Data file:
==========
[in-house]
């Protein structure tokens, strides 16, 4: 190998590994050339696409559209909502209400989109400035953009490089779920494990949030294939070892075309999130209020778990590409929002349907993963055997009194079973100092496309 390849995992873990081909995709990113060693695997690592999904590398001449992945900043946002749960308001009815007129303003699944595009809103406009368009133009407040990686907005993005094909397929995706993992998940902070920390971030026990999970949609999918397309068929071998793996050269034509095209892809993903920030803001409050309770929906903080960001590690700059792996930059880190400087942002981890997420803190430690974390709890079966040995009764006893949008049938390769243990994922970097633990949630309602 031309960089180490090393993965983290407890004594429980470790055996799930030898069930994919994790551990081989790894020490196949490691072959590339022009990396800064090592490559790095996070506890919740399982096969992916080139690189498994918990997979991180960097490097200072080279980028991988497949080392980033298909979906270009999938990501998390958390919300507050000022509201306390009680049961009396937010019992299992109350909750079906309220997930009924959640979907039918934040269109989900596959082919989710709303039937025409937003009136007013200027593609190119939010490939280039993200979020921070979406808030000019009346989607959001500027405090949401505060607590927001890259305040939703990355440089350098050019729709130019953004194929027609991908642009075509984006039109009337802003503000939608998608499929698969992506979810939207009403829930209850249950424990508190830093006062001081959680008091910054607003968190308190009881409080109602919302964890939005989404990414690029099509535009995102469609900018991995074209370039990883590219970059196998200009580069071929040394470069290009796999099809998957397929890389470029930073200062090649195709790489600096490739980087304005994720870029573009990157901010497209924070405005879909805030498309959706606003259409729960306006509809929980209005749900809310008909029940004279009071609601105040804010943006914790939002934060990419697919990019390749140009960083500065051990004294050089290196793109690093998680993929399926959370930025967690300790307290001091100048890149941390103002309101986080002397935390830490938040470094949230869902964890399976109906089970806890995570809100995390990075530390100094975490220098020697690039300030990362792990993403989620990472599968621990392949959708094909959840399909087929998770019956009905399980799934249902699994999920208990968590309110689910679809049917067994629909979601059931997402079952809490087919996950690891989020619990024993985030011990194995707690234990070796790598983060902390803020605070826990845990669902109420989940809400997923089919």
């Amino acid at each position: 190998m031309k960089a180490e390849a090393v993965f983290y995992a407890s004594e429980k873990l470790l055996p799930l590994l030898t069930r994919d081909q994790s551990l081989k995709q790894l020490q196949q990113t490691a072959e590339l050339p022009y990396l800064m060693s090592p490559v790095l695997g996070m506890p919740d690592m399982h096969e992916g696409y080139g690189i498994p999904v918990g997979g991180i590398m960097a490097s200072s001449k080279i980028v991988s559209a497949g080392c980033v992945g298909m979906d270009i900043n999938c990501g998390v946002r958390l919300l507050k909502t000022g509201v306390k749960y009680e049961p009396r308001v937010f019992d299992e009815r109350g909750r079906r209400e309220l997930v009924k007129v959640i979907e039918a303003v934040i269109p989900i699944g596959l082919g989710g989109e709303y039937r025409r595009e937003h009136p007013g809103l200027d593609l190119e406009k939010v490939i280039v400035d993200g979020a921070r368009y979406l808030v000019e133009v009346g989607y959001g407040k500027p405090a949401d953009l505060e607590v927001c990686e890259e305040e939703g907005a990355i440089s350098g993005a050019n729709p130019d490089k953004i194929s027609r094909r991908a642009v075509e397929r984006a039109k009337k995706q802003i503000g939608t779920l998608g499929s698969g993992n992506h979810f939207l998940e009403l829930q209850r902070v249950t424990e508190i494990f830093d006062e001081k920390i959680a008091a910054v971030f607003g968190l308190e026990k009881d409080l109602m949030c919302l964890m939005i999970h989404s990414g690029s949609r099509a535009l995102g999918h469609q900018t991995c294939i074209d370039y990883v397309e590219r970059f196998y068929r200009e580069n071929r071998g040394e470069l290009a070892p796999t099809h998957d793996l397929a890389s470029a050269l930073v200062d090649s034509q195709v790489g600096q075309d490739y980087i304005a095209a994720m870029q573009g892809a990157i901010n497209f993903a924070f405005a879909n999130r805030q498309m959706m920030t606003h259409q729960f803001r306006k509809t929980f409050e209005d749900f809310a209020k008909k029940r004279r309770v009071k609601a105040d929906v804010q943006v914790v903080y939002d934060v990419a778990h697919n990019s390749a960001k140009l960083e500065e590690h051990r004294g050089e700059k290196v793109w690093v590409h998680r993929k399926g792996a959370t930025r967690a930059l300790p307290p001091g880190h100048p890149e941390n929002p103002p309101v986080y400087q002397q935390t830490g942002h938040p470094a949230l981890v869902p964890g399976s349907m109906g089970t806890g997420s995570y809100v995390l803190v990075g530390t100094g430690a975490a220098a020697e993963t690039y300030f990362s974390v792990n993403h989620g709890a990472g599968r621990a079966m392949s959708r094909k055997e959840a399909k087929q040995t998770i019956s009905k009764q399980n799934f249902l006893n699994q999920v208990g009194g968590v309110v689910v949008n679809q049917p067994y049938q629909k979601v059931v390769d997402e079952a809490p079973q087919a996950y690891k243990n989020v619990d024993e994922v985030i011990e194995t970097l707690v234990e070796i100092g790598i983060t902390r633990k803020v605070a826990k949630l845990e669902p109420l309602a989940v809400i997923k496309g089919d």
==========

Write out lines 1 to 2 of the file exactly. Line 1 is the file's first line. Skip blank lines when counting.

[in-house]
């Protein structure tokens, strides 16, 4: 190998590994050339696409559209909502209400989109400035953009490089779920494990949030294939070892075309999130209020778990590409929002349907993963055997009194079973100092496309 390849995992873990081909995709990113060693695997690592999904590398001449992945900043946002749960308001009815007129303003699944595009809103406009368009133009407040990686907005993005094909397929995706993992998940902070920390971030026990999970949609999918397309068929071998793996050269034509095209892809993903920030803001409050309770929906903080960001590690700059792996930059880190400087942002981890997420803190430690974390709890079966040995009764006893949008049938390769243990994922970097633990949630309602 031309960089180490090393993965983290407890004594429980470790055996799930030898069930994919994790551990081989790894020490196949490691072959590339022009990396800064090592490559790095996070506890919740399982096969992916080139690189498994918990997979991180960097490097200072080279980028991988497949080392980033298909979906270009999938990501998390958390919300507050000022509201306390009680049961009396937010019992299992109350909750079906309220997930009924959640979907039918934040269109989900596959082919989710709303039937025409937003009136007013200027593609190119939010490939280039993200979020921070979406808030000019009346989607959001500027405090949401505060607590927001890259305040939703990355440089350098050019729709130019953004194929027609991908642009075509984006039109009337802003503000939608998608499929698969992506979810939207009403829930209850249950424990508190830093006062001081959680008091910054607003968190308190009881409080109602919302964890939005989404990414690029099509535009995102469609900018991995074209370039990883590219970059196998200009580069071929040394470069290009796999099809998957397929890389470029930073200062090649195709790489600096490739980087304005994720870029573009990157901010497209924070405005879909805030498309959706606003259409729960306006509809929980209005749900809310008909029940004279009071609601105040804010943006914790939002934060990419697919990019390749140009960083500065051990004294050089290196793109690093998680993929399926959370930025967690300790307290001091100048890149941390103002309101986080002397935390830490938040470094949230869902964890399976109906089970806890995570809100995390990075530390100094975490220098020697690039300030990362792990993403989620990472599968621990392949959708094909959840399909087929998770019956009905399980799934249902699994999920208990968590309110689910679809049917067994629909979601059931997402079952809490087919996950690891989020619990024993985030011990194995707690234990070796790598983060902390803020605070826990845990669902109420989940809400997923089919």